Fujikawa Maru

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Fujikawa Maru
The Fujikawa Maru wreck
History
Japan
Name: Fujikawa Maru
Owner: Toyo Kaiun K.K., Tokyo
Operator: Imperial Japanese Navy
Builder: Mitsubishi Zosensho, Nagasaki
Yard number: 45067
Launched: 1938
Homeport: Tokyo
Fate: Sunk by torpedo attack 17 February 1944
General characteristics
Type: Transport
Displacement: 6,938 long tons (7,049 t)
Length: 437.4 ft (133.3 m)
Beam: 58.5 ft (17.8 m)
Draught: 26 ft (7.9 m)
Speed: 13.5 knots (25.0 km/h)
Range: 5,000 nmi (9,300 km; 5,800 mi) at 13.5 knots (25.0 km/h; 15.5 mph)
Complement: 162
Service record
Operations: Battle of Midway, Operation Hailstorm

Fujikawa Maru was a cargo ship originally built in 1938 for the Toyo Kaiun Kisen Kaisha and was requisitioned by the Imperial Japanese Navy during World War II for use as an armed aircraft transport or ferry. She was sunk in Truk Lagoon in 1944 during Operation Hailstone and is now a leading wreck diving site for scuba divers.

History[edit]

Fujikawa Maru was requisitioned in 1940 by the Imperial Japanese Navy, and was based in Indo-China under the command of the 11th Fleet. She saw service in the Battle of Midway as part of AiRon 7. On 12 September 1943 she was hit by a torpedo fired by the United States submarine Permit, and returned to Japan for repairs. Subsequently on 5 December 1943 she was hit by torpedo bombers from the aircraft carrier USS Yorktown suffering minor damage. From thence she was taken to Truk Lagoon (now Chuuk Lagoon) to undergo repairs.

On 17–18 February 1944 she was hit repeatedly by US bombers and torpedo bombers as part of Operation Hailstone, before she finally sank on 18 February at approximately 7.15am.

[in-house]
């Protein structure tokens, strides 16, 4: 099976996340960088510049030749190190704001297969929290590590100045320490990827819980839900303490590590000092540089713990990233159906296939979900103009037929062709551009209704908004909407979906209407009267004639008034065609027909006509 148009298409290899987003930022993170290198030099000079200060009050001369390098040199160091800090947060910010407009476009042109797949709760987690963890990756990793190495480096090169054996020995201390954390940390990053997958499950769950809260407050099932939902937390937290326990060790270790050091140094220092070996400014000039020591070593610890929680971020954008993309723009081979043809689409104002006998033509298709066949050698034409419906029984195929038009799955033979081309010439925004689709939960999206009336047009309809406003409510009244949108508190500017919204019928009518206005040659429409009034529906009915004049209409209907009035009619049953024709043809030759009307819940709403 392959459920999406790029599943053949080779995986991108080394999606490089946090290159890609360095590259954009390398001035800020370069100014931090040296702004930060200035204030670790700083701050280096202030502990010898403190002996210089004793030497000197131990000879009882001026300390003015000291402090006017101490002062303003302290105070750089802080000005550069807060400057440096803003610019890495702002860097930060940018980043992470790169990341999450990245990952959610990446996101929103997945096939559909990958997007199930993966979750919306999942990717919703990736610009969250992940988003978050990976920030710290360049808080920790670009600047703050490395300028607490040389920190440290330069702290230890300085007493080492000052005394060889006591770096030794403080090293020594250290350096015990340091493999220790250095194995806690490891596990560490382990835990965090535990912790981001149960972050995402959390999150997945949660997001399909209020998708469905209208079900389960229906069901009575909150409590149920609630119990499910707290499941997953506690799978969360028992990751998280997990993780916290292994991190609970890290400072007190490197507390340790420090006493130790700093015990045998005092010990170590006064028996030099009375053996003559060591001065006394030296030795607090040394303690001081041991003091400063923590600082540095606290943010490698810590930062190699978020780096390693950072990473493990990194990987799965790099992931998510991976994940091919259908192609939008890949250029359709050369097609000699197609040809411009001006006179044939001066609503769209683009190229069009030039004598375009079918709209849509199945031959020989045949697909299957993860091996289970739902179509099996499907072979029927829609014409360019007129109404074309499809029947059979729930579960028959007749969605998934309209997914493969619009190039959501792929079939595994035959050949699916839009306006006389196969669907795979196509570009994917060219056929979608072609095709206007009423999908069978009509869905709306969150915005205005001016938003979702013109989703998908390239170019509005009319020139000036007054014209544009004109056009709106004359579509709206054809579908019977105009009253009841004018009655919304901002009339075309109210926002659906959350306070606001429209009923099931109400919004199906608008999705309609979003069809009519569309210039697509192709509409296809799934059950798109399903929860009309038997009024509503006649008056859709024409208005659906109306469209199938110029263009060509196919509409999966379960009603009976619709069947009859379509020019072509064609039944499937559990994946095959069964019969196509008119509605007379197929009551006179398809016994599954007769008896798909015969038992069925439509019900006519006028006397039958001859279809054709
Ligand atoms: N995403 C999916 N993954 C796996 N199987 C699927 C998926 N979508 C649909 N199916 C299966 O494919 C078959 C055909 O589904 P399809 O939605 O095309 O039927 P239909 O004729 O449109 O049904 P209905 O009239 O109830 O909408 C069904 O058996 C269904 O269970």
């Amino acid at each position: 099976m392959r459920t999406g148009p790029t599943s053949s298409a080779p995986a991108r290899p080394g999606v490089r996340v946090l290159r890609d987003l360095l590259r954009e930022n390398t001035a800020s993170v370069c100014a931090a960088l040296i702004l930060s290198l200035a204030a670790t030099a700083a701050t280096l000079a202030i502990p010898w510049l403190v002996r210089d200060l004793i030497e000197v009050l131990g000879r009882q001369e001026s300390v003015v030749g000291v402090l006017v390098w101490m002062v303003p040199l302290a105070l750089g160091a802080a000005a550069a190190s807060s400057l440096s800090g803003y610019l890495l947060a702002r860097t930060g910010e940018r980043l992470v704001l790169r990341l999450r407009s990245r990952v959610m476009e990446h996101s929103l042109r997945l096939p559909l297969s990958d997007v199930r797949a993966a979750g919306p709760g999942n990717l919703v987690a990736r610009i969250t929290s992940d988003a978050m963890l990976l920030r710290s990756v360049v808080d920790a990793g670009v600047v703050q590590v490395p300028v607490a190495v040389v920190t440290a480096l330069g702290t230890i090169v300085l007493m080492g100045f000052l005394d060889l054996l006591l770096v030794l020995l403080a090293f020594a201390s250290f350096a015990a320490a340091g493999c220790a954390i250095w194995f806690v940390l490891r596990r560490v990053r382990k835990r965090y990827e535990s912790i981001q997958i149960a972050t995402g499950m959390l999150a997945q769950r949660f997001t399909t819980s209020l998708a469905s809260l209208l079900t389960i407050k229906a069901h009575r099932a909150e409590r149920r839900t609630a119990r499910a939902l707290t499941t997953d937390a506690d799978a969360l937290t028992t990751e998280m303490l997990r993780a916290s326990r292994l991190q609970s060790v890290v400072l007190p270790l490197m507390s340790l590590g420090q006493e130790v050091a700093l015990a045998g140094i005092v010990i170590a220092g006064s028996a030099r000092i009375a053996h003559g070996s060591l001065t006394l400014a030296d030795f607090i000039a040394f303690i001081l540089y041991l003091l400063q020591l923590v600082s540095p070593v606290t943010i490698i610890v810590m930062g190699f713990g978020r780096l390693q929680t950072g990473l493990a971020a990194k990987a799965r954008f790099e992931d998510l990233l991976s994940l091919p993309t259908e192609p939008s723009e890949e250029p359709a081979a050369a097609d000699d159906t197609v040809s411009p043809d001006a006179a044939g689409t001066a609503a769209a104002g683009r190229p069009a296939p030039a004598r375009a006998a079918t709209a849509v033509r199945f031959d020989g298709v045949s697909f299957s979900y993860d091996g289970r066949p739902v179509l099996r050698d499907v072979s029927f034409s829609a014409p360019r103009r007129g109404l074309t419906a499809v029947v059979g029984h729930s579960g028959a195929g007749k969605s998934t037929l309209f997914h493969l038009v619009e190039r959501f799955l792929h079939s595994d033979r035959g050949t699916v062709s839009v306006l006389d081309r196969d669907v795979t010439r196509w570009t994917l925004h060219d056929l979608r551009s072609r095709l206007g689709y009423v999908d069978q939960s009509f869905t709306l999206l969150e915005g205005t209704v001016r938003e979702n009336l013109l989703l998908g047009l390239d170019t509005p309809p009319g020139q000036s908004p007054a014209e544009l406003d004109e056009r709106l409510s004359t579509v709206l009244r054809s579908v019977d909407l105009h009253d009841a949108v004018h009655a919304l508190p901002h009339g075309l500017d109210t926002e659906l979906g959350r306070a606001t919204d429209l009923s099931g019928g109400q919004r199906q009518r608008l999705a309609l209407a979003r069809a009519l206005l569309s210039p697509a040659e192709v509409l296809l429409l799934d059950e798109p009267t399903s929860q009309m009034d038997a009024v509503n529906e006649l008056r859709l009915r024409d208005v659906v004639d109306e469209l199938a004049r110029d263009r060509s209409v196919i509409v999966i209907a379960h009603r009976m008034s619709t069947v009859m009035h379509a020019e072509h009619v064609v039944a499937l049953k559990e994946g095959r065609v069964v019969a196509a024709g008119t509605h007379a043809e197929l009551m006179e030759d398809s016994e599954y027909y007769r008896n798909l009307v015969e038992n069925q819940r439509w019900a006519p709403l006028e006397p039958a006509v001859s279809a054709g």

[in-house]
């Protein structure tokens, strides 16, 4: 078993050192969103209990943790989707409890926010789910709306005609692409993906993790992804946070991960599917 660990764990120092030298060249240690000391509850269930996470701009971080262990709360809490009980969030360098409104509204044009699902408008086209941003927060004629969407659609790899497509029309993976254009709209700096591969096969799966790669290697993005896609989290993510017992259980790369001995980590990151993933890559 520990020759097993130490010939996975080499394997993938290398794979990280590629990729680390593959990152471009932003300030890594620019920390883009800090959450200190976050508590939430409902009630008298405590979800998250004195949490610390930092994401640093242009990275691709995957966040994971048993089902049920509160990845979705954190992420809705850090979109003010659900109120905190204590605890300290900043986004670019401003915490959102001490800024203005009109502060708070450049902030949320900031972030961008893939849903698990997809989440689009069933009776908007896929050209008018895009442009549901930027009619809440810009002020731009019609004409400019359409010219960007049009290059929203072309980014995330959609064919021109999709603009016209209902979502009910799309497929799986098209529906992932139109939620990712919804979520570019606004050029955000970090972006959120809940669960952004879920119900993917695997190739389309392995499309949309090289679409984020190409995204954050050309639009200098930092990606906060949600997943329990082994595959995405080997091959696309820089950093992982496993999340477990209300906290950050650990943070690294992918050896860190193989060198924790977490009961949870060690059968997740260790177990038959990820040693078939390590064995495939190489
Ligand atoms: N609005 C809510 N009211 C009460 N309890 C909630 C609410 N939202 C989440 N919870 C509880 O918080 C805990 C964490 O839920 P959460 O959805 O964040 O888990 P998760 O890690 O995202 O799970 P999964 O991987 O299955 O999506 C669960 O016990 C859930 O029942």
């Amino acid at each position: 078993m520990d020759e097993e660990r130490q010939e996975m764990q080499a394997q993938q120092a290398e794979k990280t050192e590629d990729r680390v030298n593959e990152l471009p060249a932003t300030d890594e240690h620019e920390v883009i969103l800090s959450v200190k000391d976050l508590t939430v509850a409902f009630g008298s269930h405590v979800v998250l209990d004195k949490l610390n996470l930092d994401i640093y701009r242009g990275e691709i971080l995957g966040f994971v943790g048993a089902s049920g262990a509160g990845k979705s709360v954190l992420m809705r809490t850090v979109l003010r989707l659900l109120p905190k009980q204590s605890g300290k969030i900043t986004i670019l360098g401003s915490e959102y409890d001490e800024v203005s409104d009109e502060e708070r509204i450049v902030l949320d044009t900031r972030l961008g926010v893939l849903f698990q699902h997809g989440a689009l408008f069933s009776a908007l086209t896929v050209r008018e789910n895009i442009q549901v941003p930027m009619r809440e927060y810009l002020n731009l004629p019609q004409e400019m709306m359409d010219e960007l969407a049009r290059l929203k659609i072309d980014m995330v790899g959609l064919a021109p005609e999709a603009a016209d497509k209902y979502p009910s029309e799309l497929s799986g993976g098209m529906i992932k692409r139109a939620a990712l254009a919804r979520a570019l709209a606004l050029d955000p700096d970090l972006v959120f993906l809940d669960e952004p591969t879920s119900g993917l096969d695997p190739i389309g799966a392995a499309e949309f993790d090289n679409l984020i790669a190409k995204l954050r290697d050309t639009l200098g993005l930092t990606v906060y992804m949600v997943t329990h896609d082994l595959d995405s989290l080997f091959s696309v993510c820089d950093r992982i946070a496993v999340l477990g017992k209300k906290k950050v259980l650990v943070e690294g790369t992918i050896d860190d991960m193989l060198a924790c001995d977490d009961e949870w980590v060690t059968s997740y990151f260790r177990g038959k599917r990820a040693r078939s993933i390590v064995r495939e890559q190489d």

Dive site[edit]

Fujikawa Maru is regarded as the best scuba diving site in Chuuk Lagoon by both of the principal authors who have undertaken comprehensive surveys of the lagoon, Dan E. Bailey[1] and Klaus Lindemann.

Amongst the more striking features on the wreck are four disassembled Mitsubishi fighter aircraft in one of the forward holds. Three of the aircraft are A6M Zeros and the fourth is an A5M Claude. The vessel also boasts a 6-inch (152 mm) bow gun, left over from the Sino-Japanese war and retrofitted.

The Times named it as one of the top 10 wreck dives in the world,[2] and Aquaviews ranked it as the fourth best wreck dive in the world.[3]

See also[edit]

Footnotes[edit]

  1. ^ At page 288 of his book, Mr Bailey indicated "The wreck has long been the best known and associated with the best of the attractions that Truk has to offer."
  2. ^ The Times (3 March 2007). "World's best wreck diving". Retrieved 6 February 2010. 
  3. ^ "World's Top 10 Wreck Dives (Part-II)". 5 July 2009. Retrieved 14 February 2011. 

References[edit]

  • Bailey, Dan E. (1992). World War II: Wrecks of the Kwajalein and Truk Lagoons. North Valley Diver Publications. ISBN 0-911615-05-9. 

External links[edit]

Coordinates: 7°20′48″N 151°53′24″E / 7.34667°N 151.89000°E / 7.34667; 151.89000